However, the situation changes when it comes to higher cognitive functions. A more developed animal (a „teenager” or a mature one), which has already achieved some degree of brain development needs the above-mentioned ability to quickly encode new information and instantly reuse it. But short exposure to a new stimulus or new context may not be sufficient to create a generalizable representation due to high levels of noise, partial occlusion, random correlations with other stimuli, etc. Therefore a cognitive system needs a multi-stage memory system, consisting anatomically (as for declarative memory) of two major parts: the hippocampus and cerebral cortex. New information is first encoded in the hippocampus so that it can be temporarily stored for later use. Next, during sleep in the process of memory consolidation hippocampal neurons, associated with objects and situations encountered during the day, get reactivated, which helps form cortical representations for long-term storage, while removing unnecessary information and noise. One of the mechanisms involved in consolidation may be the strengthening of direct connections between cortical neurons that were activated by a specific stimulus (e.g. representation of a person’s face with the representation of their new outfit – so that in the future we can use the outfit to speed up recognition). Before consolidation, the only bridge connecting those two representations strong enough to induce memory recall would be the hippocampus, whereas after consolidation their direct connection could be so strong that no bypass is needed anymore. In this context, the hippocampus could be interpreted somewhat as a hashing function choosing which neurons/columns should be connected with each other.
Artificial neural networks trained using gradient descent learn in a top-down fashion (that is the weight updates are the greatest in the last layers of the network and get weaker, as the error is propagated backward) and thus a large portion of the learning is determined by the initial randomness of the last layer. The brain seems to take a very different approach here: it starts the learning from the bottom and progressively learns higher- and higher-order areas. In the process of brain development, there are multiple control processes. Initially, there are much more neurons and much more connections (both in terms of local synapses and of axon collaterals), and the unuseful ones get eliminated as the development progresses. Another important process is the myelination of useful long-distance axons. Myelin sheath increases the speed of information propagation through axons, provides nutrients to axons, etc. Myelination is an energy-intensive and irreversible process (once the axon gets myelinated, it’s not able to function without the myelin – for more information see disorders such as multiple sclerosis or amyotrophic lateral sclerosis), therefore it needs to be initiated only by axons that have proven to be useful. In the human brain, myelination starts in subcortical regions and primary sensory areas (e.g. primary visual area) and progresses to higher-order areas. However, it starts in the prenatal life, but the process lasts for many years and is often correlated with developmental milestones, such as learning to walk at the age of two years old. The connections between higher-order associative cortices, such as the prefrontal cortex (involved in planning and decision-making) get myelinated as the last ones – in the third decade of life. This scheme, where the lowest levels of the network finish development first (and probably drastically lower their plasticity) suggests a learning algorithm very different from gradient descent and other supervised methods. In fact, newborns are able to detect and follow faces in the environment (and show quite a large interest in faces) even though they have never seen a face before, and have not learned to recognize people by faces. Yet their visual representations of basic facial features are developed enough to detect faces. Therefore we may expect that the brain uses some local plasticity rules in order to find the best representations at each stage of information processing (to kind of “cluster” representation of similar stimuli together, while moving away representations of unlike stimuli). And only after that representation is useful and stable enough, it can be successfully used in training some higher-order areas.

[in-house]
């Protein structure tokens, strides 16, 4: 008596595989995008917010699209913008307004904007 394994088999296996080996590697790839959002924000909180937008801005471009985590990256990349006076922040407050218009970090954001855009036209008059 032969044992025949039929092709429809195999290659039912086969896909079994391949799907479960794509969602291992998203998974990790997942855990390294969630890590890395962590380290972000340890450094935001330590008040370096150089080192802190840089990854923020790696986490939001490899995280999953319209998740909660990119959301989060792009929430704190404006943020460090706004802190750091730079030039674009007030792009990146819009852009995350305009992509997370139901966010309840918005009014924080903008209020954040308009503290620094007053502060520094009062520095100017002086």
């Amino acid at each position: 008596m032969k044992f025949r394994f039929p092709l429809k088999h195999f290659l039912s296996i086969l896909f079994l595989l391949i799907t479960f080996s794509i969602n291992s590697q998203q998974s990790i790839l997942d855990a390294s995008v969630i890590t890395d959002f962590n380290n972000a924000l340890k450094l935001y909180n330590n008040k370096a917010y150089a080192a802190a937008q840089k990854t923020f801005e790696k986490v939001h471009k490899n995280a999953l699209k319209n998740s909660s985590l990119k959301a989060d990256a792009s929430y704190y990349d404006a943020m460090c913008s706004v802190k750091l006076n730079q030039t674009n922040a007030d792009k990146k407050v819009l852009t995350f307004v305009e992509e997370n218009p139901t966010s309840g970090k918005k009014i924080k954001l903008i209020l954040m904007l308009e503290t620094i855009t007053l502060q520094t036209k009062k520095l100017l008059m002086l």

As already mentioned, newborns display a significant interest in human faces and tend to spend much time staring at them. This is another feature characterizing many living beings – curiosity. At some point in development, many animals get interested in exploring the environment, with a large emphasis on novel and unexpected objects. This helps learn new representations of objects as well as improve the model of the world (i.e. that objects with specific visual features tend to be e.g. more heavy, sharp, or squishy than others, some are edible, some can be used to crack nuts, etc.). Curiosity and novelty-seeking can facilitate learning by focusing on those objects that are unfamiliar and poorly understood, instead of processing those same objects all the time (even though it does not give any new knowledge – or in other words, does not improve animal adaptation and does not increase its survival chance). For this reason, we may expect that having some kind of curiosity would be advantageous for an agent with limited computing power, learning in a continuous fashion (i.e. with a limited number of examples, no separate training phase, etc.).